Bulgarian expats abroad: Missing Banitsa, Lyutenitsa and Shumensko

Written by on July 6, 2017 in Bulgaria - Comments Off on Bulgarian expats abroad: Missing Banitsa, Lyutenitsa and Shumensko

Almost all expats miss something in the country they live in. Usually, they dream of food or certain drinks they got used to in their home country. This applies to almost all expatriates or migrants, no matter where they come from.

For expats in Bulgaria, there are specialised places, which offer imported food from the United Kingdom, such as Little London in Sofia. Besides, large supermarket chains import a lot of food from Western Europe. But what about the other way around?

The shop “Sofia” in London offers fresh Bulgarian veggies. Photo by “Sofia”.

Those same supermarket chains do not import Bulgarian food to Western Europe, Australia or the United States, maybe with the exception of a little feta cheese here and there. At the same time, one million Bulgarians, who live all over the world, miss their Banitsa, their real vegetables, their sausage and their beer brands.

That is what the shop “Bulgarische Lebensmittel” in Nuremberg is for. Every three weeks, this small supermarket, located in Pillenreuther Straße 31, receives a large delivery from Sofia. This business offers all the good stuff, including Bulgarian cheese, pink tomatoes, and even sweets, such as “Mura” chocolate bars. Have we mentioned Shumensko beer?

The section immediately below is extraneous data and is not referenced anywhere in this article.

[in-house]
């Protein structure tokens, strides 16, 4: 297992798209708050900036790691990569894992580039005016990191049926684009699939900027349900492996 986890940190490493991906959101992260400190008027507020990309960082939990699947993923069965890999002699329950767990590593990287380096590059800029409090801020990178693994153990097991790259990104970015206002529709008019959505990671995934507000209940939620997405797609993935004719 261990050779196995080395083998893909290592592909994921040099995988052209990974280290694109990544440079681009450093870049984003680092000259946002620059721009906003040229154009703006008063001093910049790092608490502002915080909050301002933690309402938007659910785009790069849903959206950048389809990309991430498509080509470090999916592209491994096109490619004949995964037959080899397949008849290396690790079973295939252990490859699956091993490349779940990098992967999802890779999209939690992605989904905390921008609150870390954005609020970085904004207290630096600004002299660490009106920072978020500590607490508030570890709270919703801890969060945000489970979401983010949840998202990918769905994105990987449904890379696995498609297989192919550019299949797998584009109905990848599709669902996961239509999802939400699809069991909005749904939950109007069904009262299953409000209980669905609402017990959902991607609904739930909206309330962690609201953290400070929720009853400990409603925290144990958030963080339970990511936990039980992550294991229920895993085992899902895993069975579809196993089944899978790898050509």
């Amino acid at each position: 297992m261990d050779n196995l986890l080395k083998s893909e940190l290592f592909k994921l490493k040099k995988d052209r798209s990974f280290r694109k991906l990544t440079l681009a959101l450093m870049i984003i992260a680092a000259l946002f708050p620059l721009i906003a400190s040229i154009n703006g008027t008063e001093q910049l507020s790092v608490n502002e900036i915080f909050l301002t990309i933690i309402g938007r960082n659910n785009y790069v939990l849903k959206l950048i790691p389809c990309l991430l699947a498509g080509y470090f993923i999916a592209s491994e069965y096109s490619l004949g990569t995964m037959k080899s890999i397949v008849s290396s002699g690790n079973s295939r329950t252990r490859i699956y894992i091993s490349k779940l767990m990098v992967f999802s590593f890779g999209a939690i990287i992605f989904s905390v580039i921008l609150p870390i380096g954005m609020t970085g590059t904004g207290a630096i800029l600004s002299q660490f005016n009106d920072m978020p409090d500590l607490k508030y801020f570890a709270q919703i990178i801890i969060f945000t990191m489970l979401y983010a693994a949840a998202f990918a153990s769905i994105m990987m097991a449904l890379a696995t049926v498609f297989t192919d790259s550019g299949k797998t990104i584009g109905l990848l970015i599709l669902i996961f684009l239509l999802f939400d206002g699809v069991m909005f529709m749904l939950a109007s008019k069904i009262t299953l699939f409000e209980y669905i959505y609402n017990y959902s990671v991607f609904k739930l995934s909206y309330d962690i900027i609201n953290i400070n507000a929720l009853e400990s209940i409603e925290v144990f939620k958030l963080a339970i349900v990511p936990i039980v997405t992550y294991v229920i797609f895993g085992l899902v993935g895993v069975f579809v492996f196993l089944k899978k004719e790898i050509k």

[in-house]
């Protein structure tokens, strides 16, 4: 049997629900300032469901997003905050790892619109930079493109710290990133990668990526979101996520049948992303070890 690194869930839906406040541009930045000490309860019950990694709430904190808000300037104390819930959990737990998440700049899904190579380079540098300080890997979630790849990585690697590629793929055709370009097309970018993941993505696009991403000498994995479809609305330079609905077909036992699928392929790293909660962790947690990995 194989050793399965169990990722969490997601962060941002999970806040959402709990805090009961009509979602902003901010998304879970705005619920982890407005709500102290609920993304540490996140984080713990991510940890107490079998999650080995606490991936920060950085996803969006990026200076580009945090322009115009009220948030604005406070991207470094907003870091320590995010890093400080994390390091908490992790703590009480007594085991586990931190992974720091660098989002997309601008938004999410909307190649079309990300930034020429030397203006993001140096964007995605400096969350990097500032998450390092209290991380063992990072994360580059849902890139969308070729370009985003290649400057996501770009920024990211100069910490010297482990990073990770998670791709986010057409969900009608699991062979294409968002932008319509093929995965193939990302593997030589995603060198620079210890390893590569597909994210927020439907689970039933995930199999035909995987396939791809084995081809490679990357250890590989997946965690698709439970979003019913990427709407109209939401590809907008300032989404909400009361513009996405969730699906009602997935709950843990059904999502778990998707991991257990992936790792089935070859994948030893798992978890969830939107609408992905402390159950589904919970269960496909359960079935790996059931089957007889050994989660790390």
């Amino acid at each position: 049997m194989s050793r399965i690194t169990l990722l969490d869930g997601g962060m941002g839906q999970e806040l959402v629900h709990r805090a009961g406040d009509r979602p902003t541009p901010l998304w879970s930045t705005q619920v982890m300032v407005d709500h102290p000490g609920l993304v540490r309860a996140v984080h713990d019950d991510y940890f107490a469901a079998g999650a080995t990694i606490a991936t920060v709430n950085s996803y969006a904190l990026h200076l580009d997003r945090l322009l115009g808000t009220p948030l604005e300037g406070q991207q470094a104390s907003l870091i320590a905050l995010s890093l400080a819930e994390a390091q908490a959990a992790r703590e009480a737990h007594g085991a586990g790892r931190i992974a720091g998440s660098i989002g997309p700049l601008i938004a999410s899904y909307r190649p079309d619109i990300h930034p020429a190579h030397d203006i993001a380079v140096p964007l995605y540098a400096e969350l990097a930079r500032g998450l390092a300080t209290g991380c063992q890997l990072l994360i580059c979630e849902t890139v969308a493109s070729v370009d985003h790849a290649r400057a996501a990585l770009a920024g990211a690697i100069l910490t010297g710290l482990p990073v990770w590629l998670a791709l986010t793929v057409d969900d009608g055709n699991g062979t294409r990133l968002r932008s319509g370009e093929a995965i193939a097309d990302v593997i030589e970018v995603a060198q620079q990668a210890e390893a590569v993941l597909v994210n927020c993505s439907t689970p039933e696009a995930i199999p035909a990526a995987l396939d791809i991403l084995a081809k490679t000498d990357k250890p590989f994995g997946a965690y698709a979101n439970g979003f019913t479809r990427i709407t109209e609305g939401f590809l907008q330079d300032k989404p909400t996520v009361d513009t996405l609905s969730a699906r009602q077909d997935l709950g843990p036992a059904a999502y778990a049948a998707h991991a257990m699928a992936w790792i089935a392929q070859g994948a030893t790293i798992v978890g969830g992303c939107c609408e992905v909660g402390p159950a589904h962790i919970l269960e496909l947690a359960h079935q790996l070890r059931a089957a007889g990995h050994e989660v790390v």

At “Da Hapna” in Munich, customers have a big choice of Bulgarian food. Photo by Da Hapna.

So, it might be hard to be a Bulgarian expat abroad, but not so much in Nuremberg, or in Munich, where the “Да Хапна” (“Da Hapna”) supermarket offers a similar mixture of imported food and drinks. There are lots of Bulgarians in Munich. They do celebrate parties. Can they have a party without Rakia? No. “Da Hapna”, located at Korbinianstraße 1 is the place to go to.

It is a similar picture in London. The Bulgarian food shop named “Sofia”, at 62 Quicks Road, has absolutely everything. What do Bulgarians need on March 1st? Martenitchki. What do they need all year round? Lukanka and Lyutenitsa. All of that, plus a lot more, is available at the “Sofia” shop.

“Mehanata”, an elegant Bulgarian restaurant in Des Plaines, close to Chicago. Photo by “Mehanata”.

The more Bulgarians live in a city, the more Bulgarian businesses will pop up. In Chicago, there are several Bulgarian restaurants to choose from, including “Rodopa” at 7150 W. Grand Avenue. On Lawrence Avenue, there are even two Bulgarian restaurants: “Sliven” and “Plovdiv”. Or how about the elegant “Mehanata” in Des Plaines? Of course, Chicago is not the only city in North America which offers Bulgarian food.

In Sydney, at least one Bulgarian restaurant will satisfy customers. In Tel Aviv, there are two of them.

It is hard to make Banitsa using dough purchased in Turkish food stores, and it might not taste like the original. But in many parts of the world, Bulgarians do not need to improvise anymore, because of those stores. It is big business. In Germany, there is even an online store called “Bulgaria Online Shop”. This one is owned by a German.

Related posts:

‘Little London’ in Sofia: For those who miss food from the UK

“Beera” in Bulgaria: All the beer is right here









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